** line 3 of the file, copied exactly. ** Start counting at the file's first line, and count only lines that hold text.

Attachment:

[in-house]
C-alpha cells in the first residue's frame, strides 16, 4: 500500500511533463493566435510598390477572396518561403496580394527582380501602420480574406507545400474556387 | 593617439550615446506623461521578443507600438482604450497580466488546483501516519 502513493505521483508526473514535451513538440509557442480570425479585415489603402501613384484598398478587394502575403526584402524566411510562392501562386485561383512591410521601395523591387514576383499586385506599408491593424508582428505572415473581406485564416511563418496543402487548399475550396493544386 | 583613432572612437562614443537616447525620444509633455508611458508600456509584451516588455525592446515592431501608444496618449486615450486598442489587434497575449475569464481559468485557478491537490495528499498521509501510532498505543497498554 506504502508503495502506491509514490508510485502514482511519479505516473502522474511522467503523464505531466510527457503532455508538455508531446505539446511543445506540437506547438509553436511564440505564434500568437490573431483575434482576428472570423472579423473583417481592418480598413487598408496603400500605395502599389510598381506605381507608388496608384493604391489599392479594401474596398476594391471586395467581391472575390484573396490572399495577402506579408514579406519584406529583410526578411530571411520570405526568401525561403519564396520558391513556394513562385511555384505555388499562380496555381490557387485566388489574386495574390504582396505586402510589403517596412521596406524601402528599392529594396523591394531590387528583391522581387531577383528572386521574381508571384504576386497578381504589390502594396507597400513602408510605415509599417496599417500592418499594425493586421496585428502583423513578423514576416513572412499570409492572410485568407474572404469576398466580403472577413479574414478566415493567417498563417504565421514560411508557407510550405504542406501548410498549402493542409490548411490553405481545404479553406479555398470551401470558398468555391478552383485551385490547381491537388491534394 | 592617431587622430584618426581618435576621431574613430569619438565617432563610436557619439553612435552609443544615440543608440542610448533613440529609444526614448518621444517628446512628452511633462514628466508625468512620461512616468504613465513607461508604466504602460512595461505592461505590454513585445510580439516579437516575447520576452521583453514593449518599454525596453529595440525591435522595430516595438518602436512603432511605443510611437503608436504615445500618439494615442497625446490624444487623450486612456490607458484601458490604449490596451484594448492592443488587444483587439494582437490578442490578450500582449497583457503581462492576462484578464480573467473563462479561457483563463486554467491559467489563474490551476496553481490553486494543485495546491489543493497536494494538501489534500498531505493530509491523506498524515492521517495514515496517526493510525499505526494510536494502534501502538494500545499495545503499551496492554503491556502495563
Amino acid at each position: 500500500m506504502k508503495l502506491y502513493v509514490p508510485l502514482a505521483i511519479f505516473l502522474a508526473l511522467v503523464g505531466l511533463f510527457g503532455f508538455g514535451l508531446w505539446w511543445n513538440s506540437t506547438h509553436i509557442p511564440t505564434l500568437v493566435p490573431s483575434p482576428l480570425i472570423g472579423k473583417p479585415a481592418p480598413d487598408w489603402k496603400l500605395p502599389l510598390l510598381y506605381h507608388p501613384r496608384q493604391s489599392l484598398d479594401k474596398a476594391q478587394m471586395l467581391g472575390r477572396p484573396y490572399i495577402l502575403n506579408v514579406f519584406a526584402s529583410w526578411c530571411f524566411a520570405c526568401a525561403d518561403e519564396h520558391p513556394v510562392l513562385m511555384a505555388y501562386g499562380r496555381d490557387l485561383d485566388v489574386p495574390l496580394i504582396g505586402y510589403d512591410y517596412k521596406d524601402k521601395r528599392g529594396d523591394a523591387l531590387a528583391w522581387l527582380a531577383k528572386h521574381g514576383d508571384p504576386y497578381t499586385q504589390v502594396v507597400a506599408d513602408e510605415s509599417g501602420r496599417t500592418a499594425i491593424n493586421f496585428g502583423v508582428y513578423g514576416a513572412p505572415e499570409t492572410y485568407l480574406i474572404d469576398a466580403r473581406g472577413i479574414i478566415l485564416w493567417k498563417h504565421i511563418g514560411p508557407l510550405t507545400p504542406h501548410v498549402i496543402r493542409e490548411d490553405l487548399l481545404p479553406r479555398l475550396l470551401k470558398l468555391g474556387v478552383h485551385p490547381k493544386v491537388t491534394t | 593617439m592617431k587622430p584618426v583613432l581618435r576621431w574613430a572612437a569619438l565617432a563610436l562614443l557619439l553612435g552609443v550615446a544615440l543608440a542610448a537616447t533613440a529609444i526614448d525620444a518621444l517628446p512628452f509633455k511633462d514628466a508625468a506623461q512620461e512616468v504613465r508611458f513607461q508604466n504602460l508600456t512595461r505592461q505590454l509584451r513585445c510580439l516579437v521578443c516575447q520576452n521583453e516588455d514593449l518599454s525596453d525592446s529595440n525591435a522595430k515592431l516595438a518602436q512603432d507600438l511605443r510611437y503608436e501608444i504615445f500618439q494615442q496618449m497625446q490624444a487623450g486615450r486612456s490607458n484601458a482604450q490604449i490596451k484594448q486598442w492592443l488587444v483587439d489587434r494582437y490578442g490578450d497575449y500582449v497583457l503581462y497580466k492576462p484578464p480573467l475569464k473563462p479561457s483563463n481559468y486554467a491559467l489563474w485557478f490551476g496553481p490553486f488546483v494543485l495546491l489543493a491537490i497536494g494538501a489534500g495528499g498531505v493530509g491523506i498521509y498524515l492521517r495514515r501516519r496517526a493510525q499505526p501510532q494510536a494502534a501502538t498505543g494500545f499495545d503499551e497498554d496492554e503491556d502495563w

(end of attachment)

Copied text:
Amino acid at each position: 500500500m506504502k508503495l502506491y502513493v509514490p508510485l502514482a505521483i511519479f505516473l502522474a508526473l511522467v503523464g505531466l511533463f510527457g503532455f508538455g514535451l508531446w505539446w511543445n513538440s506540437t506547438h509553436i509557442p511564440t505564434l500568437v493566435p490573431s483575434p482576428l480570425i472570423g472579423k473583417p479585415a481592418p480598413d487598408w489603402k496603400l500605395p502599389l510598390l510598381y506605381h507608388p501613384r496608384q493604391s489599392l484598398d479594401k474596398a476594391q478587394m471586395l467581391g472575390r477572396p484573396y490572399i495577402l502575403n506579408v514579406f519584406a526584402s529583410w526578411c530571411f524566411a520570405c526568401a525561403d518561403e519564396h520558391p513556394v510562392l513562385m511555384a505555388y501562386g499562380r496555381d490557387l485561383d485566388v489574386p495574390l496580394i504582396g505586402y510589403d512591410y517596412k521596406d524601402k521601395r528599392g529594396d523591394a523591387l531590387a528583391w522581387l527582380a531577383k528572386h521574381g514576383d508571384p504576386y497578381t499586385q504589390v502594396v507597400a506599408d513602408e510605415s509599417g501602420r496599417t500592418a499594425i491593424n493586421f496585428g502583423v508582428y513578423g514576416a513572412p505572415e499570409t492572410y485568407l480574406i474572404d469576398a466580403r473581406g472577413i479574414i478566415l485564416w493567417k498563417h504565421i511563418g514560411p508557407l510550405t507545400p504542406h501548410v498549402i496543402r493542409e490548411d490553405l487548399l481545404p479553406r479555398l475550396l470551401k470558398l468555391g474556387v478552383h485551385p490547381k493544386v491537388t491534394t | 593617439m592617431k587622430p584618426v583613432l581618435r576621431w574613430a572612437a569619438l565617432a563610436l562614443l557619439l553612435g552609443v550615446a544615440l543608440a542610448a537616447t533613440a529609444i526614448d525620444a518621444l517628446p512628452f509633455k511633462d514628466a508625468a506623461q512620461e512616468v504613465r508611458f513607461q508604466n504602460l508600456t512595461r505592461q505590454l509584451r513585445c510580439l516579437v521578443c516575447q520576452n521583453e516588455d514593449l518599454s525596453d525592446s529595440n525591435a522595430k515592431l516595438a518602436q512603432d507600438l511605443r510611437y503608436e501608444i504615445f500618439q494615442q496618449m497625446q490624444a487623450g486615450r486612456s490607458n484601458a482604450q490604449i490596451k484594448q486598442w492592443l488587444v483587439d489587434r494582437y490578442g490578450d497575449y500582449v497583457l503581462y497580466k492576462p484578464p480573467l475569464k473563462p479561457s483563463n481559468y486554467a491559467l489563474w485557478f490551476g496553481p490553486f488546483v494543485l495546491l489543493a491537490i497536494g494538501a489534500g495528499g498531505v493530509g491523506i498521509y498524515l492521517r495514515r501516519r496517526a493510525q499505526p501510532q494510536a494502534a501502538t498505543g494500545f499495545d503499551e497498554d496492554e503491556d502495563w